Commercial Real Estate Law in Alabama
In Headland, Alabama, "commercial real estate" is any type of land or building which is used for a business, as opposed to residential, purpose.
The laws governing real estate in Headland, Alabama apply differently when dealing with commercial, as opposed to residential, real estate.
People who buy and rent residential unites have a greater deal of legal protections not available to buyers of commercial property.
For instance, residential real estate is covered by laws concerning rent control, living conditions, and other things relevant to buildings where people will be living. Most of these protections don't apply to commercial real estate, because the law assumes that the average business person is a bit more sophisticated in such dealings than the general population, and because a place to do business is generally less important than a place to live. However, the most basic protections, such as protection from fraud and deliberate concealment of defects, still apply.
Common Commercial Real Estate Law Issues in Headland, Alabama
Financing: The majority of small businesses in Headland, Alabama can't afford to make large real estate purchases with the money they have in the bank. Nevertheless, buying real estate is sometimes essential for a business' survival. This problem is sometimes remedied by taking out a mortgage; a loan used to buy property, with that same property being used to secure the loan.
Disclosure of Defects: Sellers of real estate have an obligation to inform prospective buyers of any defects present in the property, such as water damage and other structural problems. Basically, if the defect is significant enough that it might affect a reasonable buyer's decision on whether or not to purchase the property, and the seller knows about it, it must be disclosed. Failure to disclose such defects would give a buyer the right to sue the seller, and recover significant damages, including the cost of repairing the defect, compensation for any injuries or illness caused by it, and the reduction in the property's value caused by the defect.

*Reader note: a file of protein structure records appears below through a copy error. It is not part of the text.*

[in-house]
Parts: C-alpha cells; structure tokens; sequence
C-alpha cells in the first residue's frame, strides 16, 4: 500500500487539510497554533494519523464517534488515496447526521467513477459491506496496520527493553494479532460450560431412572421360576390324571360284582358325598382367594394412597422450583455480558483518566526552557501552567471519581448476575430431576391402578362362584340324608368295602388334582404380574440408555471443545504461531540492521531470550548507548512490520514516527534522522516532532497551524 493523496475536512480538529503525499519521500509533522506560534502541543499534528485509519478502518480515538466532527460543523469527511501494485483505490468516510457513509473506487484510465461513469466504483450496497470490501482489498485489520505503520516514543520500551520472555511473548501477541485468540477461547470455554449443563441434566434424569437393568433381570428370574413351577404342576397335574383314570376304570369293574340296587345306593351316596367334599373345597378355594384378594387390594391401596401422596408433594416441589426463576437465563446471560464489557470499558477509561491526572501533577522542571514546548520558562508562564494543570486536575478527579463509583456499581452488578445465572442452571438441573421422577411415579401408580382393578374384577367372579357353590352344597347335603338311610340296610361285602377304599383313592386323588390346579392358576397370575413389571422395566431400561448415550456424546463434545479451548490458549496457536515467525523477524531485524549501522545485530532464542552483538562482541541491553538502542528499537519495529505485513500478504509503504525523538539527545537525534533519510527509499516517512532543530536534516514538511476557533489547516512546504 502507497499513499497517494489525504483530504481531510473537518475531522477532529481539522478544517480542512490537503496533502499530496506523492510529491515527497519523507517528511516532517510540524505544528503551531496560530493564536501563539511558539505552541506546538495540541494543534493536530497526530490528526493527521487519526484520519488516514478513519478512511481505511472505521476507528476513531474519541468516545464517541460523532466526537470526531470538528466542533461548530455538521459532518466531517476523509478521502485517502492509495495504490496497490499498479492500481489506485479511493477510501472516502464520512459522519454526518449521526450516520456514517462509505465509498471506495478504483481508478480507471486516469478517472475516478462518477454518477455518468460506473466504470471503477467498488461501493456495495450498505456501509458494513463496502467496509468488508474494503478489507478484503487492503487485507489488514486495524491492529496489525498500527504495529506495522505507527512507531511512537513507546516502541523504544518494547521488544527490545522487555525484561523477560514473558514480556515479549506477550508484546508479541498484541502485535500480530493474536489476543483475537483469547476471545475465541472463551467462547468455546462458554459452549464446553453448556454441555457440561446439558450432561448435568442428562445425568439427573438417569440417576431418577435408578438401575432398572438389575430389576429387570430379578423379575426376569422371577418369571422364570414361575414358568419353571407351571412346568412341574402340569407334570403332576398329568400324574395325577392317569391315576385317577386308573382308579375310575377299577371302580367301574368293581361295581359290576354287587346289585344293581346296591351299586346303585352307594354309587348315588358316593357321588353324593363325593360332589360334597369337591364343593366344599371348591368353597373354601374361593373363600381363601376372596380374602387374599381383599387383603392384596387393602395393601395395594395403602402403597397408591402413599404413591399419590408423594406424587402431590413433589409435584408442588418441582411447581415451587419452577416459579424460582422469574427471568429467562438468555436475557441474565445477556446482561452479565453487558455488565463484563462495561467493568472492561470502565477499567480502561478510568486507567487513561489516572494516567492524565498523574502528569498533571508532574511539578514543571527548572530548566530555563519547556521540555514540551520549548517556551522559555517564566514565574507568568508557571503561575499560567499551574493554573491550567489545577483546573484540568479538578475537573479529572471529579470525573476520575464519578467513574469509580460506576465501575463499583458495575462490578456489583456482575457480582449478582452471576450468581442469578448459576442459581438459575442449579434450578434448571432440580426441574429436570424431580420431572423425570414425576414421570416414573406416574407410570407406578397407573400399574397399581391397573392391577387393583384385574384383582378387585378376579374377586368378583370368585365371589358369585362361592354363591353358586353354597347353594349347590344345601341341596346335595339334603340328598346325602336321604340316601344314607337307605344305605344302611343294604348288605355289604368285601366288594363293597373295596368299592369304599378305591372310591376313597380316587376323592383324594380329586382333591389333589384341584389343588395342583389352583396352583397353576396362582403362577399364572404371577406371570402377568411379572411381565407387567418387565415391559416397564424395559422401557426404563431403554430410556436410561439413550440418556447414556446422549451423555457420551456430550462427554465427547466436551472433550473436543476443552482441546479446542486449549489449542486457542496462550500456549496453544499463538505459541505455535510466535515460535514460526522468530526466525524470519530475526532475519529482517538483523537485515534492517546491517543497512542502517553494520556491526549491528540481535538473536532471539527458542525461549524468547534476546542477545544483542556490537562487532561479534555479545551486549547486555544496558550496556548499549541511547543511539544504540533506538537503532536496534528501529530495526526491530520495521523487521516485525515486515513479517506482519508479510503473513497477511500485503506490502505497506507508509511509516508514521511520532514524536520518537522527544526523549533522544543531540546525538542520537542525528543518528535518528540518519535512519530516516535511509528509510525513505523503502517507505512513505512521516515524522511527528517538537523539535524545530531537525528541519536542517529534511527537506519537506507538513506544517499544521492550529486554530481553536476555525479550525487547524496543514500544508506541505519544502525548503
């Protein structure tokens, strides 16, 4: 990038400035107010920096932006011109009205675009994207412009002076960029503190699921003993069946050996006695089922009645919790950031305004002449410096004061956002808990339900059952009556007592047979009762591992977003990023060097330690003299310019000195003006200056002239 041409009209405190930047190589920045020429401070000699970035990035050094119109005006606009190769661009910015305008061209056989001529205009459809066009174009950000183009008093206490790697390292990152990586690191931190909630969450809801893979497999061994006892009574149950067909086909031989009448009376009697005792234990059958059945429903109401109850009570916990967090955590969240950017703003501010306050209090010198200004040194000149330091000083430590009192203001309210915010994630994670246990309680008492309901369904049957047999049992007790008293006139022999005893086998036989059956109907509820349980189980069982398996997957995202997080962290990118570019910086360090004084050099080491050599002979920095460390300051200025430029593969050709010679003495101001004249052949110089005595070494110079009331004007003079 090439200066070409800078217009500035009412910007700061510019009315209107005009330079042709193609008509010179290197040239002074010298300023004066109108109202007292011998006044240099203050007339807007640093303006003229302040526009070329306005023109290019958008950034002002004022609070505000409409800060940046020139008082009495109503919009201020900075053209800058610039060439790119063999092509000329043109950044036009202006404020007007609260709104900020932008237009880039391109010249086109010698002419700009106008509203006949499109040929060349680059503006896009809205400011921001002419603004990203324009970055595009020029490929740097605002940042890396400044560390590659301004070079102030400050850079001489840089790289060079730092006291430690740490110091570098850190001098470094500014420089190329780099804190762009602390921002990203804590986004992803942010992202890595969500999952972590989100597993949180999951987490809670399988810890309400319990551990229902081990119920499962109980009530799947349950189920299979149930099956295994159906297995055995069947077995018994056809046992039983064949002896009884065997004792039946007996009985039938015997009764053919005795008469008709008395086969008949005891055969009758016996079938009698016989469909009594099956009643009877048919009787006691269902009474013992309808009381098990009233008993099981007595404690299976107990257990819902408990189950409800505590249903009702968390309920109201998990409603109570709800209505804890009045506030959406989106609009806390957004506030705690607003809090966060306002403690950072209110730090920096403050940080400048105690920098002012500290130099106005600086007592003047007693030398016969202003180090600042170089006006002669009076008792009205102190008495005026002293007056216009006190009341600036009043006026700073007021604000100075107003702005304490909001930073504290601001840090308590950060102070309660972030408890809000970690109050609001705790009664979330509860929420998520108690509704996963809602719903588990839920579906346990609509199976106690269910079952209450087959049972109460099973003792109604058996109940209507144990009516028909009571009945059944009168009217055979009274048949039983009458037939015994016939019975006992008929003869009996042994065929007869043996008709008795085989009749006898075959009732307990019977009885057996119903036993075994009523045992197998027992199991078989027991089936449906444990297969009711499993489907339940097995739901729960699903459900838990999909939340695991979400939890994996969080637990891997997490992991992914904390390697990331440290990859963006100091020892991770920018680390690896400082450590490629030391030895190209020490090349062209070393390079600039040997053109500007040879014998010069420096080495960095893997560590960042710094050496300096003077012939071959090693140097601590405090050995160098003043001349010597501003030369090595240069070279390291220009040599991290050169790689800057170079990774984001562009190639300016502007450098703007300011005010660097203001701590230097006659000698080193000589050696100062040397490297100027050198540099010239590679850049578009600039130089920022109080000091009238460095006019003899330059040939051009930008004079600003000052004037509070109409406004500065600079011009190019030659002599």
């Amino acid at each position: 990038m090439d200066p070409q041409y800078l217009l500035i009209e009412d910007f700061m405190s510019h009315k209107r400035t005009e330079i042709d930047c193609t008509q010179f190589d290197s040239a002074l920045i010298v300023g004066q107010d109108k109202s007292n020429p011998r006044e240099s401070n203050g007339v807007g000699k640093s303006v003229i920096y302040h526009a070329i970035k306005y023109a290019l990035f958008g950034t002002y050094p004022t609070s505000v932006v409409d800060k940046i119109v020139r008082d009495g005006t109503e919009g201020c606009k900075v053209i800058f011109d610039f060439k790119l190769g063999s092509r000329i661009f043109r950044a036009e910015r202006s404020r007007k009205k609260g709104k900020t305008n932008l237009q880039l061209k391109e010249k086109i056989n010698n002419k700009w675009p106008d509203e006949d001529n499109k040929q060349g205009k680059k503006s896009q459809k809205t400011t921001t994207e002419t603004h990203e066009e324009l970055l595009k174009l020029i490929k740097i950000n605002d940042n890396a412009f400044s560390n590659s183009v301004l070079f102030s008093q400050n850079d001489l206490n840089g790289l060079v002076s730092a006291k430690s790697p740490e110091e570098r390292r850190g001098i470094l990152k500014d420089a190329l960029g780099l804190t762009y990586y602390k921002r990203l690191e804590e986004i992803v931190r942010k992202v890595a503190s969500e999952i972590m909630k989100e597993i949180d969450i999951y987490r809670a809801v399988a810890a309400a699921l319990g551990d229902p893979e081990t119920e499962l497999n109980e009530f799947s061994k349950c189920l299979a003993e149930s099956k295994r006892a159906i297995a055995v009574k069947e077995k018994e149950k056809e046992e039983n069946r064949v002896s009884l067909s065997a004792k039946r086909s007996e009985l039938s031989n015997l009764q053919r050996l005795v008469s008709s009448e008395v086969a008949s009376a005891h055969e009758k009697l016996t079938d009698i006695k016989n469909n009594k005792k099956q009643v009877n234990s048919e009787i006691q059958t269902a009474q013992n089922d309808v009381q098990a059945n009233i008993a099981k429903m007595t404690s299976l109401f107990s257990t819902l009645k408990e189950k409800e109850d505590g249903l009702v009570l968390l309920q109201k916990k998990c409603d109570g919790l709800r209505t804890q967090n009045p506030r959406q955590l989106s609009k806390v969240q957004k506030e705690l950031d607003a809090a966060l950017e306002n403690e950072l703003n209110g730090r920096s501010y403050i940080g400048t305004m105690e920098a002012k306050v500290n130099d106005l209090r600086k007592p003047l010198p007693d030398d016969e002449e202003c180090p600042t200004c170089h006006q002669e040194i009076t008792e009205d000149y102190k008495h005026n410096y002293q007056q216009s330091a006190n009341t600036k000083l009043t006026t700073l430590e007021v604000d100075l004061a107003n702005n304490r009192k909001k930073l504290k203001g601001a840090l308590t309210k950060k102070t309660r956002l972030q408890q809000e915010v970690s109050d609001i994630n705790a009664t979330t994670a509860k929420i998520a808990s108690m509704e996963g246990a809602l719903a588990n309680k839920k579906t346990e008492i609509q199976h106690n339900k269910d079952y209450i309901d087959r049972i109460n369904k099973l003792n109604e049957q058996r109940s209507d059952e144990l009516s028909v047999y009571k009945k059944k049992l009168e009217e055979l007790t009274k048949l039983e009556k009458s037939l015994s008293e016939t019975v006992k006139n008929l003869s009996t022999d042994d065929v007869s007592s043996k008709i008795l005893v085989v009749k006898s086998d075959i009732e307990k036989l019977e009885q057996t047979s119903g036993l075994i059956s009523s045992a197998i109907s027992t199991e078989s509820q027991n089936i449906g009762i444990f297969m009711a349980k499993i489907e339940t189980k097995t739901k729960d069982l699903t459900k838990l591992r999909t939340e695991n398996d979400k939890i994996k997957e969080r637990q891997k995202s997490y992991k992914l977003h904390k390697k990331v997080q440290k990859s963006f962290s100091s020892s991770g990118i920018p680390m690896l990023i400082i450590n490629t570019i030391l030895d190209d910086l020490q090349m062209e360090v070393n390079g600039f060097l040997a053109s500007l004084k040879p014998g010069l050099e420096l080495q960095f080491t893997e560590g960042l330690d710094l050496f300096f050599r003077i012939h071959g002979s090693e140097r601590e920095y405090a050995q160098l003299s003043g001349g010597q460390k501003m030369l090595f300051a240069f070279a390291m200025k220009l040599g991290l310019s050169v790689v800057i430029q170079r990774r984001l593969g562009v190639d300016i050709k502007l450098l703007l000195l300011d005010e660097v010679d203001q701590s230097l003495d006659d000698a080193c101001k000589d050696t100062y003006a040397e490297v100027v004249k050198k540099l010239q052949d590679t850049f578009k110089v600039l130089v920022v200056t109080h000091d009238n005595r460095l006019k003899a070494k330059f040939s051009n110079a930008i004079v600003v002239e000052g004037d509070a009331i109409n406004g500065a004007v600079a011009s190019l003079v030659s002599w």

Buyer's Duty to Inspect: generally, buyers of commercial real estate are expected to inspect the property before buying it. A failure to do so might prevent the buyer from prevailing in a lawsuit if he is harmed by physical defects that an inspection would have revealed, and that the seller didn't know about.
Encumbrances: These are defects to title, rather than physical defects. They are legal issues which might make it difficult or impossible for a landowner to make full use of their land. In Headland, Alabama, these might include easements. An easement is a right to use property held by a party other than the owner. This use is often very particular in scope, such as allowing the holder of the easement to cross the property to access a public road, or something similar. Such rights usually have to be recognized and honored by new owners, so if they buy property not knowing about them, they might be seriously inconvenienced.
Can a Headland, Alabama Attorney Help?
Because of the importance and potential complexity of the issues surrounding commercial real estate, it's almost always prudent that, before engaging in any real estate deal, you seek the counsel of a good Headland, Alabama real estate attorney.